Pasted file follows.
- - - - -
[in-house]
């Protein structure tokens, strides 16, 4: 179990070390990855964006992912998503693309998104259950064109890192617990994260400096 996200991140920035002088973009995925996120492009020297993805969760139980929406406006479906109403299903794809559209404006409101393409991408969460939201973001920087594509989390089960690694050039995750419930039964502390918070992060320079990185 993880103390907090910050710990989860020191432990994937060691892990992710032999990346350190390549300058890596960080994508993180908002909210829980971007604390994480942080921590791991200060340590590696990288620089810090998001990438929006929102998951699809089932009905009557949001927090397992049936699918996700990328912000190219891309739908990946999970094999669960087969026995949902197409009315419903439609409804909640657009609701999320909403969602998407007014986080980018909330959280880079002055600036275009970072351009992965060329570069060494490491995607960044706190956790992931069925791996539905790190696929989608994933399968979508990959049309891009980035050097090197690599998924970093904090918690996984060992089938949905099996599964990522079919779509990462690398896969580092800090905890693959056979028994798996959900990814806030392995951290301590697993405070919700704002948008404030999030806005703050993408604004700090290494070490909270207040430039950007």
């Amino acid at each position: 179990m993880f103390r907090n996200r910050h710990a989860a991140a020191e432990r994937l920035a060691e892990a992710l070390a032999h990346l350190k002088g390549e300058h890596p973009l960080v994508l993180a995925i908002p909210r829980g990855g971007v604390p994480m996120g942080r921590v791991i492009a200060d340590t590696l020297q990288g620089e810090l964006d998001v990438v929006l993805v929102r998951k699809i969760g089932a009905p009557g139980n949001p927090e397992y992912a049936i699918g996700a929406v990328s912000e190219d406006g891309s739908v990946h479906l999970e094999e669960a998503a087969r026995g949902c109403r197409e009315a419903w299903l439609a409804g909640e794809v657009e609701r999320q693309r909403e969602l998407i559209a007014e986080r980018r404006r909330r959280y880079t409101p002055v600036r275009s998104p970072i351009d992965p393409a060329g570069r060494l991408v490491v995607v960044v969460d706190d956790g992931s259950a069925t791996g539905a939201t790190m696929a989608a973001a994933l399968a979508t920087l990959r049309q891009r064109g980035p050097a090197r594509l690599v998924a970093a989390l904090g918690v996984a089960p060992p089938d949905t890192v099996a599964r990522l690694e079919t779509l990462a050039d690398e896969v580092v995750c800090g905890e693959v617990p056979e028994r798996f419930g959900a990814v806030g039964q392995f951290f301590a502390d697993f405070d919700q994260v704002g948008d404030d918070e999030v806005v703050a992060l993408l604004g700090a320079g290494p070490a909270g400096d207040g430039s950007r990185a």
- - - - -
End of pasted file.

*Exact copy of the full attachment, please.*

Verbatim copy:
[in-house]
């Protein structure tokens, strides 16, 4: 179990070390990855964006992912998503693309998104259950064109890192617990994260400096 996200991140920035002088973009995925996120492009020297993805969760139980929406406006479906109403299903794809559209404006409101393409991408969460939201973001920087594509989390089960690694050039995750419930039964502390918070992060320079990185 993880103390907090910050710990989860020191432990994937060691892990992710032999990346350190390549300058890596960080994508993180908002909210829980971007604390994480942080921590791991200060340590590696990288620089810090998001990438929006929102998951699809089932009905009557949001927090397992049936699918996700990328912000190219891309739908990946999970094999669960087969026995949902197409009315419903439609409804909640657009609701999320909403969602998407007014986080980018909330959280880079002055600036275009970072351009992965060329570069060494490491995607960044706190956790992931069925791996539905790190696929989608994933399968979508990959049309891009980035050097090197690599998924970093904090918690996984060992089938949905099996599964990522079919779509990462690398896969580092800090905890693959056979028994798996959900990814806030392995951290301590697993405070919700704002948008404030999030806005703050993408604004700090290494070490909270207040430039950007």
């Amino acid at each position: 179990m993880f103390r907090n996200r910050h710990a989860a991140a020191e432990r994937l920035a060691e892990a992710l070390a032999h990346l350190k002088g390549e300058h890596p973009l960080v994508l993180a995925i908002p909210r829980g990855g971007v604390p994480m996120g942080r921590v791991i492009a200060d340590t590696l020297q990288g620089e810090l964006d998001v990438v929006l993805v929102r998951k699809i969760g089932a009905p009557g139980n949001p927090e397992y992912a049936i699918g996700a929406v990328s912000e190219d406006g891309s739908v990946h479906l999970e094999e669960a998503a087969r026995g949902c109403r197409e009315a419903w299903l439609a409804g909640e794809v657009e609701r999320q693309r909403e969602l998407i559209a007014e986080r980018r404006r909330r959280y880079t409101p002055v600036r275009s998104p970072i351009d992965p393409a060329g570069r060494l991408v490491v995607v960044v969460d706190d956790g992931s259950a069925t791996g539905a939201t790190m696929a989608a973001a994933l399968a979508t920087l990959r049309q891009r064109g980035p050097a090197r594509l690599v998924a970093a989390l904090g918690v996984a089960p060992p089938d949905t890192v099996a599964r990522l690694e079919t779509l990462a050039d690398e896969v580092v995750c800090g905890e693959v617990p056979e028994r798996f419930g959900a990814v806030g039964q392995f951290f301590a502390d697993f405070d919700q994260v704002g948008d404030d918070e999030v806005v703050a992060l993408l604004g700090a320079g290494p070490a909270g400096d207040g430039s950007r990185a």